Hmmm, on Friday I need to choose between a picture book workshop with Anna Smucker and a workshop on historical fiction with Matthew Null.

On Saturday, I need to choose between a workshop on marketing by Michael Knost , Magazine Writing (Goldenseal) or go to a children publishing panel.

And I usually don't attend on Sunday, but there is a workshop that I would really like to attend that morning.  

Visual Story Telling for Children workshop with Ashley Teets.
The description for this workshop is:

 A Picture Is Worth A Thousand Words: The Art of Book Illustration and Visual Storytelling-- Want to write a children's book with illustrations?  Learn about the process of illustration, working with an illustrator and how a picture becomes a thousand words, literally. Also discover the best ways to pair your text with illustrations so as to present an aesthetically pleasing and successful flow of material for the reader. View children's books in the "raw form" and original artwork that eventually becomes the catalyst for delivering content to audiences. Bring your children's book manuscript for review and feedback!

After reading this, I think I have just made up my mind. I will be attending on Sunday.

Also, Cathy Teets of Headline Books will be offering pitch sessions on each day of the conference for authors with finished manuscripts seeking a publisher.

Time is short. Time to get ready.

I need to run off a poem and prose piece to put on the Writer's Wall.

I need to get my item (set of four scrabble tile coasters) ready for the silent auction table.

I need to run off copies of my picture book manuscripts to take (just in case).

I need to decide what I am going to bring for the snack table.

Are you going to a writer's conference this year?

Monday, March 28, 2016

Great Month of Learning

It has been a great month of learning.

I participated in Vivian Kirkfield's challenge of writing a picture book in 50 words or less. Out of around 130 entries, I won 6th place with my entry!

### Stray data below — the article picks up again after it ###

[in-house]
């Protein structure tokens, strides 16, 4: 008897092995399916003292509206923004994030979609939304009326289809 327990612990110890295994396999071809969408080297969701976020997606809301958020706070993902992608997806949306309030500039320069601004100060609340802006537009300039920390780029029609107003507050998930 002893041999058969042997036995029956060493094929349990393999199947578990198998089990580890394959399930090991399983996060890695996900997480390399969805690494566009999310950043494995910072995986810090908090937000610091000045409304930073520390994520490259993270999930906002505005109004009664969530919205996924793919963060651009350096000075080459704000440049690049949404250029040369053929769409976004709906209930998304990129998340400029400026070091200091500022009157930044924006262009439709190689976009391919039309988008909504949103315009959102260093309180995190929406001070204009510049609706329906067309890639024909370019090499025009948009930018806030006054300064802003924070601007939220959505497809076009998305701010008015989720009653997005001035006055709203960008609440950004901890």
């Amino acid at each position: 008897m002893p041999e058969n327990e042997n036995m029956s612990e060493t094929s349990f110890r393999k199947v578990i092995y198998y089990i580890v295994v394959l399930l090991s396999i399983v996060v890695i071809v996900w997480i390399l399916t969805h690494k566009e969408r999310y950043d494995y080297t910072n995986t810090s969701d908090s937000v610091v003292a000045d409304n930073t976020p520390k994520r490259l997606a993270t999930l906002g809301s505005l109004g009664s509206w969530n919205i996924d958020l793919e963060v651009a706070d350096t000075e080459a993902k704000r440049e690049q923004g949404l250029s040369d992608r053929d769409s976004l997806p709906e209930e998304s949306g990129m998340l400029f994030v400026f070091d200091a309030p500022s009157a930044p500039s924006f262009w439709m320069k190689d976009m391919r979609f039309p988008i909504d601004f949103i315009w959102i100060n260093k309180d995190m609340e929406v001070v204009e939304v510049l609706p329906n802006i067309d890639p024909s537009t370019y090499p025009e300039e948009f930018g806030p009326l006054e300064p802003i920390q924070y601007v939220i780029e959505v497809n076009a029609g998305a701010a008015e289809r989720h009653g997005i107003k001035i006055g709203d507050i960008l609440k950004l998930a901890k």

I have been participating in ReFoReMo!

ReFoReMo = Reading for Research Month

We have been studying different types of picture books and using them as mentor texts.

What kind of picture books are there? Let's see . . .

how to picture books
historical picture books
non fiction picture books
wordless picture books
low word count picture books
concept picture books
rhyming picture books
fractured fairy tales
alphabet and counting books
informational picture books
animal stories

etc. etc., the list could go on and on.

What type of picture books do you like to read?
What type of picture books do you like to write?

I took a plunge and wrote a 'how to' picture book this month. I am still working on this one. Lots of editing to be done.

Unlike what some people think, writing a picture book is hard.
Writing a short story (less than 500 words), means  each word has to be splendid. Each word has to be important to the story. Take out those meaningless words. Take out those boring words. Do not describe too much, let the illustrator have room to shine.

Children are special!

Make your book special!

Don't hide your words. 
Put them onto paper and share your stories with the world.

Thursday, March 10, 2016

More Publishers

Below are a few more publishers that accept manuscripts from writers without an agent.

Holiday House accepts unsolicited submissions. 

Kane Miller is another one.

I have sent to Ripple Grove Press before.

Click on their name above and go take a look at their guidelines and books that they publish. If you have any manuscripts that are a fit for them, give them a try.

 An update on my submissions. I sent in two in January and one in February. And, I just sent in my entries to the annual WVWriter's Contest.  

How about you? Anyone sent in any submissions?

 Good luck if you have!